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Hungry, Ukraine Foreign Ministers Clash over Kiev Banning Teaching Minority Languages | ASHARQ AL-AWSAT English Archive 2005 -2017
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FILE PHOTO: A Ukrainian national flag flies in front of the Government building in central Kiev, Ukraine, March 3, 2016. REUTERS/Valentyn Ogirenko/File Photo

Foreign ministers of both Hungary and Ukraine had a political spat Kiev’s new law banning teaching in minority languages.

The language issue has driven relations between Ukraine and Hungary to their lowest point since Kiev won independence with the Soviet Union’s 1991 break-up, Hungarian Foreign Minister Peter Szijjarto said.

Hungary had said on Tuesday it would ask the EU to review its ties with Ukraine over Kiev’s decision to stop secondary school instruction in ethnic minority tongues including Hungarian.

According to Reuters Budapest threatened to retaliate by blocking Ukraine’s aspirations to integration in the European Union.

The move triggered protests in neighbouring Russia and Hungary – a region where nationalism is historically deep-seated and language and ethnic identity have been highly sensitive subjects prone to escalating into conflict.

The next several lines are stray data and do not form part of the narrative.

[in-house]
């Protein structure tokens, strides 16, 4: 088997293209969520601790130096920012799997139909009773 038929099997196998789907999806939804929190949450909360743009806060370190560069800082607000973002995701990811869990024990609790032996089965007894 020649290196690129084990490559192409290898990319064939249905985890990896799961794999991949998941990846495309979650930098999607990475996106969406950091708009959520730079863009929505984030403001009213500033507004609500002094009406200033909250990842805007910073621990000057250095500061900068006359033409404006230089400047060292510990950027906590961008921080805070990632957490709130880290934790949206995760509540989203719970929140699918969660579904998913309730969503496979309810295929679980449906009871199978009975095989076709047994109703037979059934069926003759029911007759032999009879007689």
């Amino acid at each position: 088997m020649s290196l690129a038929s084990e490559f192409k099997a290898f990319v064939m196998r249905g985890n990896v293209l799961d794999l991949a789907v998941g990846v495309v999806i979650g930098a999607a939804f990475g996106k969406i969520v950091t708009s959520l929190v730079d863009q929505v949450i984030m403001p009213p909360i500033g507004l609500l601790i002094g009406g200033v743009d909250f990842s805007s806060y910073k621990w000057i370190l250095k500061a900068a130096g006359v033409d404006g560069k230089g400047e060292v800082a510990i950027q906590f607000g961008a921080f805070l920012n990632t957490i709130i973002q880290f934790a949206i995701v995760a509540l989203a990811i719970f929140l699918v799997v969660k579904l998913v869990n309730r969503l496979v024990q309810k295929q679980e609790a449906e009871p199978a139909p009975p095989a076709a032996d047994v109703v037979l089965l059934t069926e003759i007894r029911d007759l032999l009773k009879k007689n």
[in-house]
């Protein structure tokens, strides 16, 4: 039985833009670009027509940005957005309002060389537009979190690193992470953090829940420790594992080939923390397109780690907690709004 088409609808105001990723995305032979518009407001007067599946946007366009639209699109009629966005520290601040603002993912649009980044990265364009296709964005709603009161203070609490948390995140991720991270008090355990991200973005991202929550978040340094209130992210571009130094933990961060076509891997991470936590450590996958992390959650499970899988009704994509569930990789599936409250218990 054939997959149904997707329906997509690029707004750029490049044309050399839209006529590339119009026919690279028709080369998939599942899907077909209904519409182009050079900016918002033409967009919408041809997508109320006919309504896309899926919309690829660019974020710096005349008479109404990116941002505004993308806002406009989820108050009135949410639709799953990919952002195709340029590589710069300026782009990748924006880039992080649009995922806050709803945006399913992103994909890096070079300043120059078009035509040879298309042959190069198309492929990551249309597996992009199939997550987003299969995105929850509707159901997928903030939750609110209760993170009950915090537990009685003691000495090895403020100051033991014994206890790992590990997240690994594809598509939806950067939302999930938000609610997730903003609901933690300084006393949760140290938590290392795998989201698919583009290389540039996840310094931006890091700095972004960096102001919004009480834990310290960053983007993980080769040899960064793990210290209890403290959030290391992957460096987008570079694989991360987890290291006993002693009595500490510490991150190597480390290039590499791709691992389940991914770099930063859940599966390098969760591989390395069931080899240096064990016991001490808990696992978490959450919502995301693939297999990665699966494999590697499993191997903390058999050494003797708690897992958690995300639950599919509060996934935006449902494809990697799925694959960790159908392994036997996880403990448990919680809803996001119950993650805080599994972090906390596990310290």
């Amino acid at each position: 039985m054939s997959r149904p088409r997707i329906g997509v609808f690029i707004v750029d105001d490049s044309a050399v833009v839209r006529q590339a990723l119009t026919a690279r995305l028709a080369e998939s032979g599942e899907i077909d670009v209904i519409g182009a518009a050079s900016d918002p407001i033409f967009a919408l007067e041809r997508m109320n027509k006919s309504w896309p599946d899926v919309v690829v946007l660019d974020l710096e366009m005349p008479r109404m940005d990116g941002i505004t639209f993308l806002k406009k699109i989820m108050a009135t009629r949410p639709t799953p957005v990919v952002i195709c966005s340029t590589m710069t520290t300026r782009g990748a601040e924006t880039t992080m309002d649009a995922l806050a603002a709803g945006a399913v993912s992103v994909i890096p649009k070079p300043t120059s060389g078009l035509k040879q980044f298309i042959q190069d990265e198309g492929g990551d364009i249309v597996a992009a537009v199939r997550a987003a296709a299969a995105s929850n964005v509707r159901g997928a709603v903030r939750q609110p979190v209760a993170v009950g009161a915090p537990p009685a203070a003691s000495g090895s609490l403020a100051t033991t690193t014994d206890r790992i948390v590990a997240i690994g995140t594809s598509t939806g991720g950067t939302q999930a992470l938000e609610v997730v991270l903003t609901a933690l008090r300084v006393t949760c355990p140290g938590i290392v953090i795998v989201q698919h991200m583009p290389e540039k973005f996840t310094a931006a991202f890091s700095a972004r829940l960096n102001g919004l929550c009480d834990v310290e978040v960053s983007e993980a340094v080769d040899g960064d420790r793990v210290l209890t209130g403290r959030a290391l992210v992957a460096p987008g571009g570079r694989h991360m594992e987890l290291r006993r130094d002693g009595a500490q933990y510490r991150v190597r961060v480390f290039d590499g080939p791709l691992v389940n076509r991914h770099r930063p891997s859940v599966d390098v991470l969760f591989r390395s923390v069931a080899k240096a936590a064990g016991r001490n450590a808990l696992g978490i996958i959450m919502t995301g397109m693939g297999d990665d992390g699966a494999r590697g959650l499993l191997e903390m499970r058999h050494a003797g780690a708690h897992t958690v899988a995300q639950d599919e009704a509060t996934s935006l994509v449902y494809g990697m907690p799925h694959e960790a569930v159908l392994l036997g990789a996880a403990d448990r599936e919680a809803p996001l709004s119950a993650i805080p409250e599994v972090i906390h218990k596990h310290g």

At a joint news conference with Ukrainian counterpart Pavlo Klimkin following talks, Szijjarto said Budapest was also worried about two other bills about citizenship and language now in the Kiev parliament.

“We see the situation in a totally different light. This can lead to a suffocation of minority language public discourse, which should be avoided,” he said.

“We would like for the citizenship law not to curb (local) Hungarians’ rights further. If they ask us to fight, that’s what we will do. We will not back down one inch.”

Ukrainian Foreign Minister Pavlo Klimkin said Kiev did not intend to crack down on the Hungarian community in Ukraine, including their right to the use of their mother tongue.

“We will not close a single school, fire a single teacher,” he said. “Our logic is simple: every citizen must speak Ukrainian beside their mother tongue to ensure their future success. The education law replaced the old, post-Soviet laws.”

He added that Hungary’s approach to minority Hungarians living in Ukraine itself undermined European integration. “Giving out Hungarian passports to Hungarian Ukrainians, that is no way to promote integration,” he said.